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Biochem Biophys Res Commun. 2000 Jun 24;273(1):136-9.

Differential contribution of superoxide dismutase activity by prion protein in vivo.

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  • 1Division of Neuropathology, Institute of Pathology, Cancer Research Center, Case Western Reserve University School of Medicine, 10900 Euclid Avenue, Cleveland, Ohio 44106, USA.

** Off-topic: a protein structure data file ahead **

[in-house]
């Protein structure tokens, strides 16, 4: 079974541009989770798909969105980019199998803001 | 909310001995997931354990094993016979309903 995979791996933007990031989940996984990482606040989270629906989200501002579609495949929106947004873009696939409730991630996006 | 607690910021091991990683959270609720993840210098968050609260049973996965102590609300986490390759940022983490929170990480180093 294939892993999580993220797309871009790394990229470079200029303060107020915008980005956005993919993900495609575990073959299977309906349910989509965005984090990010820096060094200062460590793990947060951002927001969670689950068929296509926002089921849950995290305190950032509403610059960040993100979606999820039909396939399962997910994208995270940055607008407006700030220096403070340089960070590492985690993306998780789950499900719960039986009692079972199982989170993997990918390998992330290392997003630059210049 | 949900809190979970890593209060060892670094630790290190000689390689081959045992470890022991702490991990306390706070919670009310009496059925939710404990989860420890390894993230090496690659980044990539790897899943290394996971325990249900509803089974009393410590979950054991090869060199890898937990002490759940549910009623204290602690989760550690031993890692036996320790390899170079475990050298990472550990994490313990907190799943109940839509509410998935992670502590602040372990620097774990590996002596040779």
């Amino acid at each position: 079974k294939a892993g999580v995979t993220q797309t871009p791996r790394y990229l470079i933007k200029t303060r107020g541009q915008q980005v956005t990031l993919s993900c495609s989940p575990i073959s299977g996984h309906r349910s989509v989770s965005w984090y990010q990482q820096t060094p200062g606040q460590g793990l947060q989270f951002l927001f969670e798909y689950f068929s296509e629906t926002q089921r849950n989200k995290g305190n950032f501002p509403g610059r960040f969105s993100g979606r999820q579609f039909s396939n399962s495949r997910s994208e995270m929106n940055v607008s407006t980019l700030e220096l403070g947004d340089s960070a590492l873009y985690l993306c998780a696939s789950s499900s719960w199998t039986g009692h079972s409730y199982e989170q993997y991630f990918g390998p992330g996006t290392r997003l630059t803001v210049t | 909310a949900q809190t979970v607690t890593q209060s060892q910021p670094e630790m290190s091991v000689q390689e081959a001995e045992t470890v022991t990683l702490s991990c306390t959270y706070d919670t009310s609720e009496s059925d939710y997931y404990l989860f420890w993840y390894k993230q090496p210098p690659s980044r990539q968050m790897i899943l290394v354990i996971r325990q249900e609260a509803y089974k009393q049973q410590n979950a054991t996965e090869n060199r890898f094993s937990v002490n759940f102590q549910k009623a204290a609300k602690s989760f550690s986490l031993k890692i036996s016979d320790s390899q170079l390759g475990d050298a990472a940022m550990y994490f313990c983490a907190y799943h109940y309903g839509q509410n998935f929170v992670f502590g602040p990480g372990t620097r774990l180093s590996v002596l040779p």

Normal prion protein (PrP(C)) is a copper binding protein and may play a role in cellular resistance to oxidative stress. Recently, copper-bound recombinant PrP(C) has been shown to exhibit superoxide dismutase (SOD)-like activity. However, as PrP(C) affinity for copper is low in comparison to other cupro-proteins, the question remains as to whether PrP(C) could contribute SOD activity in vivo. To unravel this enigma, we compared the SOD activity in lysates extracted from different regions of the brain from wild-type mice before and after the depletion of PrP(C). We found that removal of PrP(C) from the brain lysates reduced the levels of total SOD activity. The level of contribution to the total SOD activity was correlated to the level of PrP expressed and to the predominant form of PrP present in the specific brain region. Collectively, these results provide strong evidence that PrP(C) differentially contributes to the total SOD activity in vivo.

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